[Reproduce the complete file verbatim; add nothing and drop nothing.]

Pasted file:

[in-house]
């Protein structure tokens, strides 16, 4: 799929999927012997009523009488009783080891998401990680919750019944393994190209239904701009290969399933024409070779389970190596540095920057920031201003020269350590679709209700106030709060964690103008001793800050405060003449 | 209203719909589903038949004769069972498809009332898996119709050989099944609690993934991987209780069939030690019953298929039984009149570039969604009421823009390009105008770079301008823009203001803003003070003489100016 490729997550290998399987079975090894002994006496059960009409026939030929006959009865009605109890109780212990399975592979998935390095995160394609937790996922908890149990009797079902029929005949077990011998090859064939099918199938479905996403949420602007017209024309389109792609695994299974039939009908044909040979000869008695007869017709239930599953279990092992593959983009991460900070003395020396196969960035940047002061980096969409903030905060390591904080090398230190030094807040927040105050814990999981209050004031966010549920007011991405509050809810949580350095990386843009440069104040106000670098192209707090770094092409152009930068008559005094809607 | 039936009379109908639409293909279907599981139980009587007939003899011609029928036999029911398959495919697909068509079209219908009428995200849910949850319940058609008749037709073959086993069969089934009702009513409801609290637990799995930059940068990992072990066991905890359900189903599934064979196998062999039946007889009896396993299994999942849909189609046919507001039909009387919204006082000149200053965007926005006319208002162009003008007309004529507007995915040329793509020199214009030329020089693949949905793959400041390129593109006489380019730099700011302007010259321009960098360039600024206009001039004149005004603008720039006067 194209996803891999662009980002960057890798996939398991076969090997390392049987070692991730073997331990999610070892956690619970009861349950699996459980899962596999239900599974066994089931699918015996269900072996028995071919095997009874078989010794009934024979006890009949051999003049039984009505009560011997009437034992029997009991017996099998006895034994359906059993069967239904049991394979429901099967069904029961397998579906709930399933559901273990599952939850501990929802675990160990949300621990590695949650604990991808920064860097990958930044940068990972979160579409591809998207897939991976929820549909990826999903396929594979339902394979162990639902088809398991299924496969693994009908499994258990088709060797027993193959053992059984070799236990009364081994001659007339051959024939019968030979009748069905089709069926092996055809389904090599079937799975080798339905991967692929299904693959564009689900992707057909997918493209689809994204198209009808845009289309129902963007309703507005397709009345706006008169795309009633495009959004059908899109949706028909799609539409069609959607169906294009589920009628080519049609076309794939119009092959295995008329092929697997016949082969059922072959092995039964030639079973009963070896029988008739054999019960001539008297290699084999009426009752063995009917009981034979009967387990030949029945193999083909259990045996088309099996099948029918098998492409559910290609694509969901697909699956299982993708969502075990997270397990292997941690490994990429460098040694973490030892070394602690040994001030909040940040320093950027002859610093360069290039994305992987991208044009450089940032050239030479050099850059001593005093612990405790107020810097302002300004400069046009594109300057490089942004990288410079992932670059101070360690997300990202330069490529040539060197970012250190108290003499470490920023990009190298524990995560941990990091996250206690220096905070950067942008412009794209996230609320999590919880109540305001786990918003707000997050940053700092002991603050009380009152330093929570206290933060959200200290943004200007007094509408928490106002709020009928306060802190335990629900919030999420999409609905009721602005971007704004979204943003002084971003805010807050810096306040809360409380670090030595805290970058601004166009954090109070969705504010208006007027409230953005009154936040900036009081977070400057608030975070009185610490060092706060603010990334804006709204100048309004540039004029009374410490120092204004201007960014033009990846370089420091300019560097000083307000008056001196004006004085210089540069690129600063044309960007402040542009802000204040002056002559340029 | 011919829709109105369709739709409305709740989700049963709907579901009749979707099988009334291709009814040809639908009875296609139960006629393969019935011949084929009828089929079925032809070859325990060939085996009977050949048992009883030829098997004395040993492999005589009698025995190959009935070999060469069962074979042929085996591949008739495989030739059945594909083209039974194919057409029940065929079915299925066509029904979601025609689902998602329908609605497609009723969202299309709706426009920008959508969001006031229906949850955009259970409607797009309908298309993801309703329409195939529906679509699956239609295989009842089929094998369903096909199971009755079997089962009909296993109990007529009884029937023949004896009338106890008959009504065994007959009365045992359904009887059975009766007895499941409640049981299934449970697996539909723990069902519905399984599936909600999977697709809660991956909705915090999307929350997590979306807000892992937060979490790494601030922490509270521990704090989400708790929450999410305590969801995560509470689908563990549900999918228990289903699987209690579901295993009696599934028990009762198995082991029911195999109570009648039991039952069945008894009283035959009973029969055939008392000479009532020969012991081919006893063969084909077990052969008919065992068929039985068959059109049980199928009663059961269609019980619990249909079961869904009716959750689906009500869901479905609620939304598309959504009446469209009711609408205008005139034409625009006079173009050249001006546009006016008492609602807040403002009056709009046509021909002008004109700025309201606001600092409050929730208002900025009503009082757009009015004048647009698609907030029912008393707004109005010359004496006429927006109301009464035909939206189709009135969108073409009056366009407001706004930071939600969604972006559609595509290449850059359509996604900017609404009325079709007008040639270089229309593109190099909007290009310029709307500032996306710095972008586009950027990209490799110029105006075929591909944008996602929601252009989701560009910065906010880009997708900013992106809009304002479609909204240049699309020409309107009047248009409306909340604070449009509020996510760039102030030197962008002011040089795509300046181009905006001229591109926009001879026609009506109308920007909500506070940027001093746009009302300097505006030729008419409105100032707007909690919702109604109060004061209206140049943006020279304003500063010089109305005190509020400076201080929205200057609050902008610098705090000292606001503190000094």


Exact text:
[in-house]
């Protein structure tokens, strides 16, 4: 799929999927012997009523009488009783080891998401990680919750019944393994190209239904701009290969399933024409070779389970190596540095920057920031201003020269350590679709209700106030709060964690103008001793800050405060003449 | 209203719909589903038949004769069972498809009332898996119709050989099944609690993934991987209780069939030690019953298929039984009149570039969604009421823009390009105008770079301008823009203001803003003070003489100016 490729997550290998399987079975090894002994006496059960009409026939030929006959009865009605109890109780212990399975592979998935390095995160394609937790996922908890149990009797079902029929005949077990011998090859064939099918199938479905996403949420602007017209024309389109792609695994299974039939009908044909040979000869008695007869017709239930599953279990092992593959983009991460900070003395020396196969960035940047002061980096969409903030905060390591904080090398230190030094807040927040105050814990999981209050004031966010549920007011991405509050809810949580350095990386843009440069104040106000670098192209707090770094092409152009930068008559005094809607 | 039936009379109908639409293909279907599981139980009587007939003899011609029928036999029911398959495919697909068509079209219908009428995200849910949850319940058609008749037709073959086993069969089934009702009513409801609290637990799995930059940068990992072990066991905890359900189903599934064979196998062999039946007889009896396993299994999942849909189609046919507001039909009387919204006082000149200053965007926005006319208002162009003008007309004529507007995915040329793509020199214009030329020089693949949905793959400041390129593109006489380019730099700011302007010259321009960098360039600024206009001039004149005004603008720039006067 194209996803891999662009980002960057890798996939398991076969090997390392049987070692991730073997331990999610070892956690619970009861349950699996459980899962596999239900599974066994089931699918015996269900072996028995071919095997009874078989010794009934024979006890009949051999003049039984009505009560011997009437034992029997009991017996099998006895034994359906059993069967239904049991394979429901099967069904029961397998579906709930399933559901273990599952939850501990929802675990160990949300621990590695949650604990991808920064860097990958930044940068990972979160579409591809998207897939991976929820549909990826999903396929594979339902394979162990639902088809398991299924496969693994009908499994258990088709060797027993193959053992059984070799236990009364081994001659007339051959024939019968030979009748069905089709069926092996055809389904090599079937799975080798339905991967692929299904693959564009689900992707057909997918493209689809994204198209009808845009289309129902963007309703507005397709009345706006008169795309009633495009959004059908899109949706028909799609539409069609959607169906294009589920009628080519049609076309794939119009092959295995008329092929697997016949082969059922072959092995039964030639079973009963070896029988008739054999019960001539008297290699084999009426009752063995009917009981034979009967387990030949029945193999083909259990045996088309099996099948029918098998492409559910290609694509969901697909699956299982993708969502075990997270397990292997941690490994990429460098040694973490030892070394602690040994001030909040940040320093950027002859610093360069290039994305992987991208044009450089940032050239030479050099850059001593005093612990405790107020810097302002300004400069046009594109300057490089942004990288410079992932670059101070360690997300990202330069490529040539060197970012250190108290003499470490920023990009190298524990995560941990990091996250206690220096905070950067942008412009794209996230609320999590919880109540305001786990918003707000997050940053700092002991603050009380009152330093929570206290933060959200200290943004200007007094509408928490106002709020009928306060802190335990629900919030999420999409609905009721602005971007704004979204943003002084971003805010807050810096306040809360409380670090030595805290970058601004166009954090109070969705504010208006007027409230953005009154936040900036009081977070400057608030975070009185610490060092706060603010990334804006709204100048309004540039004029009374410490120092204004201007960014033009990846370089420091300019560097000083307000008056001196004006004085210089540069690129600063044309960007402040542009802000204040002056002559340029 | 011919829709109105369709739709409305709740989700049963709907579901009749979707099988009334291709009814040809639908009875296609139960006629393969019935011949084929009828089929079925032809070859325990060939085996009977050949048992009883030829098997004395040993492999005589009698025995190959009935070999060469069962074979042929085996591949008739495989030739059945594909083209039974194919057409029940065929079915299925066509029904979601025609689902998602329908609605497609009723969202299309709706426009920008959508969001006031229906949850955009259970409607797009309908298309993801309703329409195939529906679509699956239609295989009842089929094998369903096909199971009755079997089962009909296993109990007529009884029937023949004896009338106890008959009504065994007959009365045992359904009887059975009766007895499941409640049981299934449970697996539909723990069902519905399984599936909600999977697709809660991956909705915090999307929350997590979306807000892992937060979490790494601030922490509270521990704090989400708790929450999410305590969801995560509470689908563990549900999918228990289903699987209690579901295993009696599934028990009762198995082991029911195999109570009648039991039952069945008894009283035959009973029969055939008392000479009532020969012991081919006893063969084909077990052969008919065992068929039985068959059109049980199928009663059961269609019980619990249909079961869904009716959750689906009500869901479905609620939304598309959504009446469209009711609408205008005139034409625009006079173009050249001006546009006016008492609602807040403002009056709009046509021909002008004109700025309201606001600092409050929730208002900025009503009082757009009015004048647009698609907030029912008393707004109005010359004496006429927006109301009464035909939206189709009135969108073409009056366009407001706004930071939600969604972006559609595509290449850059359509996604900017609404009325079709007008040639270089229309593109190099909007290009310029709307500032996306710095972008586009950027990209490799110029105006075929591909944008996602929601252009989701560009910065906010880009997708900013992106809009304002479609909204240049699309020409309107009047248009409306909340604070449009509020996510760039102030030197962008002011040089795509300046181009905006001229591109926009001879026609009506109308920007909500506070940027001093746009009302300097505006030729008419409105100032707007909690919702109604109060004061209206140049943006020279304003500063010089109305005190509020400076201080929205200057609050902008610098705090000292606001503190000094």